Finally, I wanted to share some remarks I made Monday at Southgate Community Center in Reston at the I was thrilled to see so many children participating!
Thanks to the Reston and Southgate Community Centers staffs for all their hard work in putting together this celebration of Dr. King’s life. As a teacher, I always worry a little that busy families will take this three-day-weekend without having time to really celebrate its meaning. I worry about Columbus Day and President’s Day, too, but not as much. I was alive when Dr. King was alive. (I was very young, of course.) Dr. King is my American hero. He’s still our American hero and his dream is still our dream. This is such a worthy celebration, which actually began last Friday with events at South Lakes High School and Langston Hughes Middle School and continued right through the weekend. I’m so glad to see so many families and community leaders here participating in the march and day of service.
I grew up in New York, which we all think of as a great melting pot. People come there from all over the world to make it big. That bustling meritocracy is my favorite thing about New York. When I moved my young family here to Fairfax County twenty years ago, I hoped to find that same energy, and of course I did! As Principal Bruce Butler told his students last Friday morning, they live Dr. King’s dream every day when they come to school. Our students come from homes where more than sixty different languages are spoken and every world religion is practiced. Because Bob Simon’s vision for Reston demands diversity, our students also come from neighborhoods with a wide range of family incomes.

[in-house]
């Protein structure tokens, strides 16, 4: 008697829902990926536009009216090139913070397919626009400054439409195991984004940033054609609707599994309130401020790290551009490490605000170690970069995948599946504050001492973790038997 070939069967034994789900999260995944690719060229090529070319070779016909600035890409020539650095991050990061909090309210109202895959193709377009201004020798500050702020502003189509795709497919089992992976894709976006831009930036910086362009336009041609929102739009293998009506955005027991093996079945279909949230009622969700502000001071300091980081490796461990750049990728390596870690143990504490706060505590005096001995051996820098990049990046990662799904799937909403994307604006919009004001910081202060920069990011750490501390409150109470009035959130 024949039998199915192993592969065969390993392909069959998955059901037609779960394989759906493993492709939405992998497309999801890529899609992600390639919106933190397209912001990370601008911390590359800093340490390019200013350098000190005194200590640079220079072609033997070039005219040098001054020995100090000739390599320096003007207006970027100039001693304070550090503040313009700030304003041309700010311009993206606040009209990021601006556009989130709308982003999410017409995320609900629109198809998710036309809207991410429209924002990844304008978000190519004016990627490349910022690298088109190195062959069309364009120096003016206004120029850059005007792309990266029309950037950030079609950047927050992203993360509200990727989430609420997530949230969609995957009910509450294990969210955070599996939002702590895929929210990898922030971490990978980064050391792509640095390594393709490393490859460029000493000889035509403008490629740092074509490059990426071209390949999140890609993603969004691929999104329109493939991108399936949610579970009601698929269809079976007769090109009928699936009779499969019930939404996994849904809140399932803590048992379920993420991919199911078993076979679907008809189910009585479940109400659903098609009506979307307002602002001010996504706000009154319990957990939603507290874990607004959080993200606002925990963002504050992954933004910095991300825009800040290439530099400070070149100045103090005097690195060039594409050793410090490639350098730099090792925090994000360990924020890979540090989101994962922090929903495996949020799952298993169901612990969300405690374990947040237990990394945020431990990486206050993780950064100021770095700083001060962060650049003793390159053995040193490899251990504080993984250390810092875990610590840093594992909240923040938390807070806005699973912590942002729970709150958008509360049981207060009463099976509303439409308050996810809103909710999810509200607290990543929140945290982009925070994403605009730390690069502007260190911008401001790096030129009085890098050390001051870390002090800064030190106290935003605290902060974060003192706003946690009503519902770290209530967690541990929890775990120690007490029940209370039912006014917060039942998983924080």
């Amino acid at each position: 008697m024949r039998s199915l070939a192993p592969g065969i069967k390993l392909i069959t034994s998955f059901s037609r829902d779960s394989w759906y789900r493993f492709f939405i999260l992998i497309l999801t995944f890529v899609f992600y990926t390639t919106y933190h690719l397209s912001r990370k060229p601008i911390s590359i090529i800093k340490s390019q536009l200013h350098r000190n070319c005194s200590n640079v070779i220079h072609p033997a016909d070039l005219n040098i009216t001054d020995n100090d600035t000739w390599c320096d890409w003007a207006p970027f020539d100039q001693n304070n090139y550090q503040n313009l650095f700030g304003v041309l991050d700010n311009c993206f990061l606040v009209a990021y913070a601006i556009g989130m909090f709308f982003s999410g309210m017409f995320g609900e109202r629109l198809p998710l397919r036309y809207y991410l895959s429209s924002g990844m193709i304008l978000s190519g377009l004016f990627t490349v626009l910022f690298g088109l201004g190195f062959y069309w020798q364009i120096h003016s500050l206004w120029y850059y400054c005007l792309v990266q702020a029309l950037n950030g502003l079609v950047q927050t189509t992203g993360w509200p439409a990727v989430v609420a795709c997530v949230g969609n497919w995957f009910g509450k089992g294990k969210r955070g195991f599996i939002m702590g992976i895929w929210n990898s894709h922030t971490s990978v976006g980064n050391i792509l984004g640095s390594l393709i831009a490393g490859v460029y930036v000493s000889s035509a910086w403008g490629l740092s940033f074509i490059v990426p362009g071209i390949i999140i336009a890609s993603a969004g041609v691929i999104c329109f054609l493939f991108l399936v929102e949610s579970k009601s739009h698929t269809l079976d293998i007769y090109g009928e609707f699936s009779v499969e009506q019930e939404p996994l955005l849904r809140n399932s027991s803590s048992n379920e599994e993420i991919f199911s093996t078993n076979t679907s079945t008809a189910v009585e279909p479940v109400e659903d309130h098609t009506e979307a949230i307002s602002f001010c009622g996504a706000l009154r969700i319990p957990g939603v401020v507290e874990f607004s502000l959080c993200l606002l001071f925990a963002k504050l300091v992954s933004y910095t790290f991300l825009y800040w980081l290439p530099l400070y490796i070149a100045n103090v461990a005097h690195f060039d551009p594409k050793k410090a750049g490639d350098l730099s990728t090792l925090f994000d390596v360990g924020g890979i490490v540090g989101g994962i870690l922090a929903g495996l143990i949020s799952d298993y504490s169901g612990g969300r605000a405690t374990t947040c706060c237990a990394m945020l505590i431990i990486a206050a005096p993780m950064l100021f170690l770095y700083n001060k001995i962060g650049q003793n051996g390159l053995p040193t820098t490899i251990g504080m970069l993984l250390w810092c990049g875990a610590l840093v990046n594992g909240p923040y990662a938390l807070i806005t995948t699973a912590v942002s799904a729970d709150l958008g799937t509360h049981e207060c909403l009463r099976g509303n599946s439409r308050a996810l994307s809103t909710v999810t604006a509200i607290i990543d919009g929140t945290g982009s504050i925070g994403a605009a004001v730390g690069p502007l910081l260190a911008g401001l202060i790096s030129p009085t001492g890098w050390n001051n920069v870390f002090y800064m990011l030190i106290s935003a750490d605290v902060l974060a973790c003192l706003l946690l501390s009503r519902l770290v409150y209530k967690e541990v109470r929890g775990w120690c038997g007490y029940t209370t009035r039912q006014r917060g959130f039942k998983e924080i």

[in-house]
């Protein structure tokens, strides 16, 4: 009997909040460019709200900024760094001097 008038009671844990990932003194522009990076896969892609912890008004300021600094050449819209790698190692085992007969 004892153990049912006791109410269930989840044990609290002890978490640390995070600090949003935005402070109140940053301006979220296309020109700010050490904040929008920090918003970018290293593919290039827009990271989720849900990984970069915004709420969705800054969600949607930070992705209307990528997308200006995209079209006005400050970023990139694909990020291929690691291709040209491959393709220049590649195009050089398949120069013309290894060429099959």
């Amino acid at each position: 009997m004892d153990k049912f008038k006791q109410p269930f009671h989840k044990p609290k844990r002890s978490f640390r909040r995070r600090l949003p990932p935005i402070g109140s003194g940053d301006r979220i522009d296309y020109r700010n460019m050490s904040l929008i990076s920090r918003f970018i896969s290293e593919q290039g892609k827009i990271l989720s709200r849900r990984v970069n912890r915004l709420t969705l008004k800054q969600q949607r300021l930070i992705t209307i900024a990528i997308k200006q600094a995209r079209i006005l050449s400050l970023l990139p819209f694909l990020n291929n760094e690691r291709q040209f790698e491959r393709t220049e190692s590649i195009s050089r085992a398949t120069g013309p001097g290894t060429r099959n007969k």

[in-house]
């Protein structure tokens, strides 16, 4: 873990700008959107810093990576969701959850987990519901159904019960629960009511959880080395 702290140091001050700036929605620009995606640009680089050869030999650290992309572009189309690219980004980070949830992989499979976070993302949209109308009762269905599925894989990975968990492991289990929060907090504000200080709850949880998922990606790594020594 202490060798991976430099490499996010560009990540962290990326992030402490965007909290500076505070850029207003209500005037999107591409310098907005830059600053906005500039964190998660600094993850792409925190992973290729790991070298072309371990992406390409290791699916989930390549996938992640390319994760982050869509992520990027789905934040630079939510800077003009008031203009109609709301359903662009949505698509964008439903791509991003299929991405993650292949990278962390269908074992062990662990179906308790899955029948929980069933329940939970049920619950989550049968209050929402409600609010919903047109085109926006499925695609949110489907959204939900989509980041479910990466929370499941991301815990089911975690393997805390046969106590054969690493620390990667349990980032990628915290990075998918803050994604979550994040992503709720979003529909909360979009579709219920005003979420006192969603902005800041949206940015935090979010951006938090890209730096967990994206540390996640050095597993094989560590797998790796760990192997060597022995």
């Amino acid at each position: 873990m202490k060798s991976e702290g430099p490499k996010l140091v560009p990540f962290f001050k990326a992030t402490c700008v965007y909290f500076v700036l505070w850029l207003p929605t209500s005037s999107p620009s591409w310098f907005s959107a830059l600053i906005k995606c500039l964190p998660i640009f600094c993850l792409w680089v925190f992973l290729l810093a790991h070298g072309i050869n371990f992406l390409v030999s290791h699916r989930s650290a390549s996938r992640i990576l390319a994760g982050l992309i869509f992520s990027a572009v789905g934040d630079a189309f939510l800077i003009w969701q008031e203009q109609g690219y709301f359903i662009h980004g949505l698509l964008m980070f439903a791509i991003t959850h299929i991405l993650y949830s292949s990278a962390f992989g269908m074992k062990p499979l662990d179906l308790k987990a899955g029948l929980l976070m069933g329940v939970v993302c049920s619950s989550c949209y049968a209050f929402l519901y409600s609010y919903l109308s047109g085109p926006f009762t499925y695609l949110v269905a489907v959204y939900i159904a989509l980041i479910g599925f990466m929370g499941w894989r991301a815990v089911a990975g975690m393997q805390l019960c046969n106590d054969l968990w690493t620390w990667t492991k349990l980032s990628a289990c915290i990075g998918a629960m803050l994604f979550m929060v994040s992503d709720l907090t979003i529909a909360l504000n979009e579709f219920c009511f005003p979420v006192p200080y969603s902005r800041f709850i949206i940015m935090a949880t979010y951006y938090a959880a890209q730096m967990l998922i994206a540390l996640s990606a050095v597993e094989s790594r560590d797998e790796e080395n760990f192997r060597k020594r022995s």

Proud as I am of my New York roots, I have to admit that Reston is so much more a global village than where I grew up. In my elementary school, diversity meant there were Italian kids in my class. Even my high school was overwhelmingly white and Christian. Now, this is probably partly because that was a long time ago and things have changed everywhere. But I also think it’s because we were isolated in small school districts and self-segregated communities. Here in Fairfax County, we’re all in this together. All 1.1 million of us, responsible for the common good - one county government, one county school system.
But we’re not there yet. We live the dream here in many ways and that fills my heart. But Dr. King’s dream was not only that we would live crowded together in the same place. The dream is that by living, working and learning together, we would begin to break down the barriers between us and justice and equal opportunity would follow. We are getting there. But we still have families in poverty. 26% of our students qualify for free-or-reduced-price meals, meaning their families are not earning enough to live on. We still have homelessness. Hundreds of children are served in Fairfax County homeless shelters every year. Much as we struggle to ensure that every student in every classroom in this county is receiving the same excellent education, we have stubborn achievement gaps between students from different socioeconomic and ethnic backgrounds.
As Dr. King’s life demonstrates, a dream is only a wish until you start putting one foot in front of the other. We are still climbing that mountain. But as I look around here today at so many community leaders, volunteers and future leaders, gathered together to celebrate Dr. King’s life and rededicate ourselves to walk in his footsteps, I am filled with hope.